Figure 8 shows 13 of the plaster casts all to the same scale, revealing their relative sizes. It is likely that these nests also represent approximate ontogenetic stages of nest growth. The dissolution of these plaster casts to retrieve the workers entombed within them showed that the total nest volume or chamber area was strongly related to the number of workers within the nest (Fig. 9). The number of workers ranged from 2 to 590, and accounted for 84% of the variation in total chamber area (regression: A = 0.70W + 67.9; t12 = 8.20; p < 0.00001). Total chamber area varied from 26 to 467 cm2. Every additional worker increased chamber area by 0.70 cm2 (slope of the regression). Results were very similar with total nest volume, which ranged from 70 to 765 cm3.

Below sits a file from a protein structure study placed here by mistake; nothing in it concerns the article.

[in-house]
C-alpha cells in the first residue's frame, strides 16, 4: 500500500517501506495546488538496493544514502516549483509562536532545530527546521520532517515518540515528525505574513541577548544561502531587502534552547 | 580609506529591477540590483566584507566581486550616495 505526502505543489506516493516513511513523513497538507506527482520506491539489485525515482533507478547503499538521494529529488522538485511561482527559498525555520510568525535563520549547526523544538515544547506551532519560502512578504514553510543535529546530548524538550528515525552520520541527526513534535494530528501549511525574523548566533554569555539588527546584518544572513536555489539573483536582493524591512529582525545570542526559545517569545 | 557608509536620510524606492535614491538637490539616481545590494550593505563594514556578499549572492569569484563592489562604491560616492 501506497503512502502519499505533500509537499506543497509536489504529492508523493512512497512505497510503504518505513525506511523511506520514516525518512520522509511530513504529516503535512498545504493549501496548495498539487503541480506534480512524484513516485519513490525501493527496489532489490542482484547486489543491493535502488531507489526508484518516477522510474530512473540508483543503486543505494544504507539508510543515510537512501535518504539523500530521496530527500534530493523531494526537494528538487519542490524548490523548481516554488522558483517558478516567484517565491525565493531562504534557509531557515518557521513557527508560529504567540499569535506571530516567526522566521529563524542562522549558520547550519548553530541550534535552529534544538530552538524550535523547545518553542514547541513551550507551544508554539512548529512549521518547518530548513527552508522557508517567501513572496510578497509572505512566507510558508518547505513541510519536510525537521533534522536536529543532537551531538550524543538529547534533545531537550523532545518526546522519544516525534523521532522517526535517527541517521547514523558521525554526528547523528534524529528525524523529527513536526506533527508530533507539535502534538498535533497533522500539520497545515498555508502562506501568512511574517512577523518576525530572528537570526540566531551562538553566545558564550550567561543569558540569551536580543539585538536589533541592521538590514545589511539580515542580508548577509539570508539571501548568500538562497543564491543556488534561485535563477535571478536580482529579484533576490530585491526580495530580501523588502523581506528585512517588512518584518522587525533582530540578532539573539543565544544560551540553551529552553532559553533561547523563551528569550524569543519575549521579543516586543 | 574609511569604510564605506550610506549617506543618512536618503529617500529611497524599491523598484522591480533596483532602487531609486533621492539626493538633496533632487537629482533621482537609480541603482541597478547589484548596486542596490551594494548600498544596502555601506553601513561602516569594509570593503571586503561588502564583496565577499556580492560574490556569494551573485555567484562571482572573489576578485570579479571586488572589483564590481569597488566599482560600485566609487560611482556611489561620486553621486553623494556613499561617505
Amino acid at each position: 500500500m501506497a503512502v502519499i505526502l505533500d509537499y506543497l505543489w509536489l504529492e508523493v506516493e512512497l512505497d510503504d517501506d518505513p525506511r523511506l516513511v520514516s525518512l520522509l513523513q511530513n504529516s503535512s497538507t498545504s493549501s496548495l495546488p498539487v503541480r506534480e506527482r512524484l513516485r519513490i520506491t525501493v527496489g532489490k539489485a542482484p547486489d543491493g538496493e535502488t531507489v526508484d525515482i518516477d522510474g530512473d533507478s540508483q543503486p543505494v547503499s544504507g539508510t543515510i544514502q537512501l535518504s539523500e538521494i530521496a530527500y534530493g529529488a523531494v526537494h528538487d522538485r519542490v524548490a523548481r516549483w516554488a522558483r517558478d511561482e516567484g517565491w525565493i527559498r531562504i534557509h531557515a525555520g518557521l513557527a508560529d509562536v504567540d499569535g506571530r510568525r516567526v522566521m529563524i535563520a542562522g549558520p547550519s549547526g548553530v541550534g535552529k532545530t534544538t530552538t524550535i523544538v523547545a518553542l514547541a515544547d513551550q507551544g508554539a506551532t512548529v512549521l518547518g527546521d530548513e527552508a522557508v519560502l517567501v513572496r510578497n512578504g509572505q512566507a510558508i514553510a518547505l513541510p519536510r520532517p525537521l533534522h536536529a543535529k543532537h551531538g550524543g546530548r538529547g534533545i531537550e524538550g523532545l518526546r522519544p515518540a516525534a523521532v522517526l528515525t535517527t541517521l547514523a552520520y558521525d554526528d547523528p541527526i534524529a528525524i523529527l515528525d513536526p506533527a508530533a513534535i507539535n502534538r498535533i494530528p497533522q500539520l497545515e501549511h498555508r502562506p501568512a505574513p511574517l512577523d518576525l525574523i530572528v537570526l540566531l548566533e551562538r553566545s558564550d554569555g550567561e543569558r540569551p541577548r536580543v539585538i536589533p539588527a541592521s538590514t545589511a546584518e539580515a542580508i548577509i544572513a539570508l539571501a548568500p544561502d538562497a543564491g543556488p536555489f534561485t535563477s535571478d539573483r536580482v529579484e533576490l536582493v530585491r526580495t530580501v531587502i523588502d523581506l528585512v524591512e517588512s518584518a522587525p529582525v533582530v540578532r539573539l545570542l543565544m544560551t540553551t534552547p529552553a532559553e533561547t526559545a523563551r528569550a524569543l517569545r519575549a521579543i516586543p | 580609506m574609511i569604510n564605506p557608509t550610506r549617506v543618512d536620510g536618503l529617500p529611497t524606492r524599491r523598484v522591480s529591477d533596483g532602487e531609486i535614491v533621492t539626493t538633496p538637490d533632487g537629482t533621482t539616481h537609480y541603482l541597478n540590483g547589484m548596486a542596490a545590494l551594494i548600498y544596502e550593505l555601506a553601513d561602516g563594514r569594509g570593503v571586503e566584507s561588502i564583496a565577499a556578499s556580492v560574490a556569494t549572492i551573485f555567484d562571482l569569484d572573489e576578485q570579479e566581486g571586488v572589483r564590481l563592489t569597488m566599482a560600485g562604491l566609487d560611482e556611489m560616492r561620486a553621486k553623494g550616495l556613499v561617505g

The increase in total chamber area resulted from the simultaneous increase in the number and size (mean area) of chambers (Fig. 10). As nests increased in size, the number of chambers increased from 2 to 10, and their mean area from 13 to 47 cm2. Nest depth also increased with total nest size (Fig. 11), from 15 to 66 cm, and when entered together with the log mean chamber area, explained 95% of the variance in log total area. The partial correlation was 0.57 for nest depth and 0.94 for log mean chamber area, indicating that the total nest area depended more strongly on the size of the chambers than the depth of the nest. Number of chambers alone explained 82% of the variance in total area, with nest depth adding nothing further to the explained variance. The combination of increasing nest depth and addition of more chambers assured that the spacing between chambers increased only slightly with depth (Fig. 12), from a mean of about 4 to about 6.5 cm. Because of high variability, chamber depth accounted for only about 27% of the variation in spacing between chambers (regression: S = 0.11D + 2.95; t69 = 5.30; p < 0.00001).